The film opened in a roadshow format on March 2, 1965. Unlike most films that went on to win Best Picture, it was met with mixed reviews. The real life Maria von Trapp, who had a small cameo in the film, claimed that the film toned down her reckless behavior. Due to its Nazi subject matter, Germany edited out the references initially to avoid problematic emotional responses from viewers. As of 2016, the film isn't as popular in Germany as other versions of the von Trapp story. Meanwhile, South Korea did the ingenious thing. When the film proved to do great business, some theaters edited out the musical numbers in order to get more showings and thus more money. Beyond all this, the film saved 20th Century Fox from debt due to its phenomenal intake, which would surpass Gone With the Wind as the highest grossing movie of all time - and is fifth overall if adjusted for inflation. It remains the highest grossing musical as well, with the closest competition coming a decade later with Grease.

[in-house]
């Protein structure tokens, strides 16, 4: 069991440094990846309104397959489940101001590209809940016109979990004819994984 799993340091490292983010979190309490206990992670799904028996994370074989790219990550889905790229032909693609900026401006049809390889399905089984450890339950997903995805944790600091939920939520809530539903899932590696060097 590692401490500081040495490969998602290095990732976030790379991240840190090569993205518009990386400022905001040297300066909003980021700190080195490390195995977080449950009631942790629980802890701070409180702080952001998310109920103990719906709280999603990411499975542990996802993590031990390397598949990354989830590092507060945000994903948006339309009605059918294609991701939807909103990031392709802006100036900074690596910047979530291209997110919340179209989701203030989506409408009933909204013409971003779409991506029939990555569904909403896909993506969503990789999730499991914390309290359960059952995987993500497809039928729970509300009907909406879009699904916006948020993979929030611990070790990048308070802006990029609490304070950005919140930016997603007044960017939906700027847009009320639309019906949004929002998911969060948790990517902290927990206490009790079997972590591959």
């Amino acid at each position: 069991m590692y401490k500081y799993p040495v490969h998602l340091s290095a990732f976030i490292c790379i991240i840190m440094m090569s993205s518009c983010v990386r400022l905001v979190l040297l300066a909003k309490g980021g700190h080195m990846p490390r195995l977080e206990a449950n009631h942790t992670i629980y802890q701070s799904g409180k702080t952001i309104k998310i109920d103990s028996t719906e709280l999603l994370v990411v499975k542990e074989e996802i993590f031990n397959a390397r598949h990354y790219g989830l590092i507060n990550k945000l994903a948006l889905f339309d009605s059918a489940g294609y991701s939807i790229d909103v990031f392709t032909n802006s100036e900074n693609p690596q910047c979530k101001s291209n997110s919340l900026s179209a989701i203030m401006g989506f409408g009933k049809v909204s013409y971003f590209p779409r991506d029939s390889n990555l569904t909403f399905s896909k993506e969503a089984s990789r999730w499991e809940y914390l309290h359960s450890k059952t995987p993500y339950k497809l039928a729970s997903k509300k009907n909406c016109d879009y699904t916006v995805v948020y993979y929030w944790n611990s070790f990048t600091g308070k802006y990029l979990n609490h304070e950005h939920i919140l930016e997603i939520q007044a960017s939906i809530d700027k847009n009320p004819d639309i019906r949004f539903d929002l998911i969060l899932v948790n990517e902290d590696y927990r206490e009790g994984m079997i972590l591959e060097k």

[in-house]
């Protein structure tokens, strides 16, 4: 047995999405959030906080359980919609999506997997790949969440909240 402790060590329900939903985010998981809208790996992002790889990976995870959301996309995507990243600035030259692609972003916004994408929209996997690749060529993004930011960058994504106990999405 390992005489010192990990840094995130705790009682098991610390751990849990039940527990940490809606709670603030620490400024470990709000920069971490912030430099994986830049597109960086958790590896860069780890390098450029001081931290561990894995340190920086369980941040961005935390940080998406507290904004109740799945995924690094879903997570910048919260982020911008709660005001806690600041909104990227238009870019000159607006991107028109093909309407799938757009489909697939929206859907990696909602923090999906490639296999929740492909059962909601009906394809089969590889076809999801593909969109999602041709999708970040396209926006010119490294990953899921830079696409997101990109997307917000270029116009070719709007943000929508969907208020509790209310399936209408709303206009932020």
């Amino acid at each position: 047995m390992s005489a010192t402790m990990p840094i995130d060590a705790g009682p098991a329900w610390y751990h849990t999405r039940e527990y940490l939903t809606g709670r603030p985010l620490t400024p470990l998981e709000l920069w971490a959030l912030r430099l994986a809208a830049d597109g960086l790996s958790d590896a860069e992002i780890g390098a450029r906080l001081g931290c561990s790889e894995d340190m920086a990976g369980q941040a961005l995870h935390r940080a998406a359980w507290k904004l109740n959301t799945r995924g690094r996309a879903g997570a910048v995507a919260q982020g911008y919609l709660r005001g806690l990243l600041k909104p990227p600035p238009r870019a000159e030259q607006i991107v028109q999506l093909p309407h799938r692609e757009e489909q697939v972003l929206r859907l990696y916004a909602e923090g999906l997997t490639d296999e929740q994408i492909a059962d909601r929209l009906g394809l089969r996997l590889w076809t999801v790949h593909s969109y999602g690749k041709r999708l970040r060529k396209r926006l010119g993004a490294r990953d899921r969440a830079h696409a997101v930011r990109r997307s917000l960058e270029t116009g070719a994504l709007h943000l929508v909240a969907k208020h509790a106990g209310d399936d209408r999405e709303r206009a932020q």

The film won five Oscars that year. With Wise winning two for Best Director and Best Picture, it seemed strange to note his absence from the ceremony. He was finally on set filming The Sand Pebbles - a passion project that he had been wanting to make for years. This was the last film to win Best Picture without a screenplay nomination until Titanic 30 years later. Wyler lost to Wise in the Best Director category for the film that he ended up making instead: The Collector. Fellow Best Picture nominee Doctor Zhivago would also be among the highest grossing films of all time when adjusted for inflation. Andrews, who had won Best Actress the year prior for Mary Poppins, lost to Julie Christie (Darling).